Monday, October 18, 2010

Isis is Pretty! And memories of Saturday morning...

My friend Walter, who has a healthy obsession with films and television depicting pretty much anything connected to paganism and the occult, shared this link with me this week. It's a photo of an upcoming episode of Smallville that will feature the goddess Isis.

Awww....isn't Isis PRETTY?

Walter called this" jaw-droppingly awful," and maybe he was referring to the story line in which Isis (who is really Lois Lane, temporarily transformed, apparently) will use Clark's body to revive her mummified lover Osiris (I mean, that is kind of offensive to those modern pagans who worship Isis as a more benevolent goddess, not a bloodthirsty goddess of sacrifice) , but I dunno...compared to the depiction of Isis that I remember on television from my Saturday mornings as a kid...this looks like par for the course.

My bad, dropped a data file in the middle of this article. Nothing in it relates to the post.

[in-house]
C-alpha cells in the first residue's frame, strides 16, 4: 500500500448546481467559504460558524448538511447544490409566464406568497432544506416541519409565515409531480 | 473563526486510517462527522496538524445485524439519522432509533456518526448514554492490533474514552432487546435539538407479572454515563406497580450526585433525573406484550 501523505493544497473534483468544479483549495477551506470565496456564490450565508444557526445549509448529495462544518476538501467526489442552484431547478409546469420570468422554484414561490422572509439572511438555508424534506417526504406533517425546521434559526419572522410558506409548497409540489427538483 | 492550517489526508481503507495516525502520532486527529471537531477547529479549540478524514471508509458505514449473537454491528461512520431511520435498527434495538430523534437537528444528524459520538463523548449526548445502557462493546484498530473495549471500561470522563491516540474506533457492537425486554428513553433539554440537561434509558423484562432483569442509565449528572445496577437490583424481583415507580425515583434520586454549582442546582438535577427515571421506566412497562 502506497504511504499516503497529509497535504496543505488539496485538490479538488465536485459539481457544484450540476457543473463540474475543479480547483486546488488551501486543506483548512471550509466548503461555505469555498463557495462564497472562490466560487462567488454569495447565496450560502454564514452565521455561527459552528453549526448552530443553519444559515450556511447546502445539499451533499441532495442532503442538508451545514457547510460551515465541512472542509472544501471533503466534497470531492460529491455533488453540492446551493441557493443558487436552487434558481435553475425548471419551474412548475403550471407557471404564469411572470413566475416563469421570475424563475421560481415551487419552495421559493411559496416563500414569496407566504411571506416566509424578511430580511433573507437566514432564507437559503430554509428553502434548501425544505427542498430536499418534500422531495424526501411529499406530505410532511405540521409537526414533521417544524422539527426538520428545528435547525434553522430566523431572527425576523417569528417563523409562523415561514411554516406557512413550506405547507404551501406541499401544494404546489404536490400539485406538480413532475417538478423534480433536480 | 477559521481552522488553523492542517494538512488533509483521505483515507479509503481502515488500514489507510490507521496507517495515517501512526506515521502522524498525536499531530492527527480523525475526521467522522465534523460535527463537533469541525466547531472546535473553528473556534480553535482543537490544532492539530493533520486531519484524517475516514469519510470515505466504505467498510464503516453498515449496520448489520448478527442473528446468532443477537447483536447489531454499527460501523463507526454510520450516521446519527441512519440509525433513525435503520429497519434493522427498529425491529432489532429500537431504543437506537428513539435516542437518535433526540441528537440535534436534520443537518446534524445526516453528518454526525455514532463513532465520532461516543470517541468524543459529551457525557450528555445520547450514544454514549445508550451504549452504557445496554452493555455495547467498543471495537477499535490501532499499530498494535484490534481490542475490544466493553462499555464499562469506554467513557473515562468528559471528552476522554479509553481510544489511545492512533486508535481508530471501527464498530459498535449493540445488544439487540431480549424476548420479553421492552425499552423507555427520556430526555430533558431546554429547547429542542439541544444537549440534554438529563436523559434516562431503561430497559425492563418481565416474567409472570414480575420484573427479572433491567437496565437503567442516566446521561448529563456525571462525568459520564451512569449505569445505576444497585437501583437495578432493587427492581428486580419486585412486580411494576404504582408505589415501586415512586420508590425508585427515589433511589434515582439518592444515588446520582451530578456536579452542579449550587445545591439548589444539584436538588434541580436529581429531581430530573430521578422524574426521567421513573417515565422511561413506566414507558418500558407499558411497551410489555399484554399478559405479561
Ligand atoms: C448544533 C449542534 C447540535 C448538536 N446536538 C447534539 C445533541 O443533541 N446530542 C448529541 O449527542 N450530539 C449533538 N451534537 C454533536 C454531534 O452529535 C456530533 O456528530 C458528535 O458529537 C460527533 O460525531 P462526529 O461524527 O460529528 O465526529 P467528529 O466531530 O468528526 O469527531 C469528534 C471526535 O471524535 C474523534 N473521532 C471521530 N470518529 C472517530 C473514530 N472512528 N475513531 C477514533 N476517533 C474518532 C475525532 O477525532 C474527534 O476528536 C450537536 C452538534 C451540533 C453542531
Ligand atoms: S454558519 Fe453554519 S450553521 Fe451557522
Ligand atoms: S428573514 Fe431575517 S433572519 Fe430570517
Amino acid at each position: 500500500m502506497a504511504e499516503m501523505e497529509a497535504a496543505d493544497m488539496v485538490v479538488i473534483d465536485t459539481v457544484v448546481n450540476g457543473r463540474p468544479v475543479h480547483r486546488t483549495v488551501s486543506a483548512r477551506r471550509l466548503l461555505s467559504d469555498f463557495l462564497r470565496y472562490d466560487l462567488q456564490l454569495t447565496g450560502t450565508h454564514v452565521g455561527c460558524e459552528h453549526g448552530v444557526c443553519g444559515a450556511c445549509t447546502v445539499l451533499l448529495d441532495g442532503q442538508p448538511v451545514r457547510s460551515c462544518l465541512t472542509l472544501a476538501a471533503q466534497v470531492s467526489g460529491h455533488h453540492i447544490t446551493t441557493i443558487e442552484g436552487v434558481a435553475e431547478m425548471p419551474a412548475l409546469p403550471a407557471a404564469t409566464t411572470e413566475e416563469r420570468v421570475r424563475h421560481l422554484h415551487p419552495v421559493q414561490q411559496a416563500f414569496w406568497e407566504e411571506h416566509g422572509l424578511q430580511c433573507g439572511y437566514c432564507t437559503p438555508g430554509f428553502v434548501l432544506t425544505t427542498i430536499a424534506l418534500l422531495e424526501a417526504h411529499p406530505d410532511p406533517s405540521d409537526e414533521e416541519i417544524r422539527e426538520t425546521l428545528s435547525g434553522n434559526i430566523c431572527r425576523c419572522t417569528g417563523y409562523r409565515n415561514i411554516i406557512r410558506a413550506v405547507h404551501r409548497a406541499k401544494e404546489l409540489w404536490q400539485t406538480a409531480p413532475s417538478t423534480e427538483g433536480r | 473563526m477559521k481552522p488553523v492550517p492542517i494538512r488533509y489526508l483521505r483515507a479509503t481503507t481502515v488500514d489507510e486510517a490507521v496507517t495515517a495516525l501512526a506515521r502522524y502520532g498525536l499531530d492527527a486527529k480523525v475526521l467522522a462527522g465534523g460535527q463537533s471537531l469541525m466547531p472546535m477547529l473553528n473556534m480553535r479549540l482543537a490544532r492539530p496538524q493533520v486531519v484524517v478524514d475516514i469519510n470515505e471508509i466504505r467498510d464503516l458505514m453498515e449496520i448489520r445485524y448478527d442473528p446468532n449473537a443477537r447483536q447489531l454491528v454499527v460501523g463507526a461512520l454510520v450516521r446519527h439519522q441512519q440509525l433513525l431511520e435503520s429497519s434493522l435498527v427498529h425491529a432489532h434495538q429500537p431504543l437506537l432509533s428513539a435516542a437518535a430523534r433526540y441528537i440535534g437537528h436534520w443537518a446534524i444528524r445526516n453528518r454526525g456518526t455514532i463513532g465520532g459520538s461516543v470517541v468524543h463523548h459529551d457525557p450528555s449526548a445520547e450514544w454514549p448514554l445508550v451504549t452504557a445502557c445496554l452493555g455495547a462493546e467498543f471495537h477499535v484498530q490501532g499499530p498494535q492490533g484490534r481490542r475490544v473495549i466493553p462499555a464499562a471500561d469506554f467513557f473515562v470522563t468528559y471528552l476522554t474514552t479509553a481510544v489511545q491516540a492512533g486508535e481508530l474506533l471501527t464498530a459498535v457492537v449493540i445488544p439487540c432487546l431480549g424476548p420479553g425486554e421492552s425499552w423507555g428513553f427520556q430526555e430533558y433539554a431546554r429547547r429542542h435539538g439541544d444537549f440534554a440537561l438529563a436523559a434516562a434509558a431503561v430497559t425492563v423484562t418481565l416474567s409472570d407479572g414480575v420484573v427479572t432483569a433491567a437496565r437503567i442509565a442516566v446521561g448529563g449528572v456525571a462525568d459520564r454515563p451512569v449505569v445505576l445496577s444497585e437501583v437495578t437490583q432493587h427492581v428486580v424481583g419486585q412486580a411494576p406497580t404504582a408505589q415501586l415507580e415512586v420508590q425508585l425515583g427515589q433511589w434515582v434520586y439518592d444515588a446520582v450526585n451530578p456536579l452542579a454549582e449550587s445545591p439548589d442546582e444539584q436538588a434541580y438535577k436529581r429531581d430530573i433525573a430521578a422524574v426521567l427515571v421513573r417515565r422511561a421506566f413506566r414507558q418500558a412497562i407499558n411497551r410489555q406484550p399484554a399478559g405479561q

Isis was a companion show to Shazam! and both shows were an important text in the formative years of millions of American kids born, say, between 1960 and 1970.

But what's perplexing is the use of an Egyptian goddess as an agent of murder. Moreover, having said evil goddess possess the pure, sweet and good Lois Lane...this is a rather prurient, sophomoric and not very creative storyline, really. Any why Isis? I mean, why not a goddess associated with death or sacrifice or destruction, like Kali? Or even Cerridwen? I remember Isis being portrayed as a very kind, positive, compassionate goddess. Then again, that was the 1970s, era of disco and homegrown pot and roller skating in Central Park. I guess she had to evolve into a dark-hearted bitch to reflect the unfriendly times we live in.

I miss the creative, wonderfully entertaining kids' programming of yesteryear. It does seem as though today's programs are devoid of any real invention or sense of fun. I mean, remember those Sid and Mart Krofft shows? How trippy and wonderful! Sigmund the Sea Monster was my favorite; and it looks like it will be coming to the big screen. How will it fare, outside its 1970s-era context?

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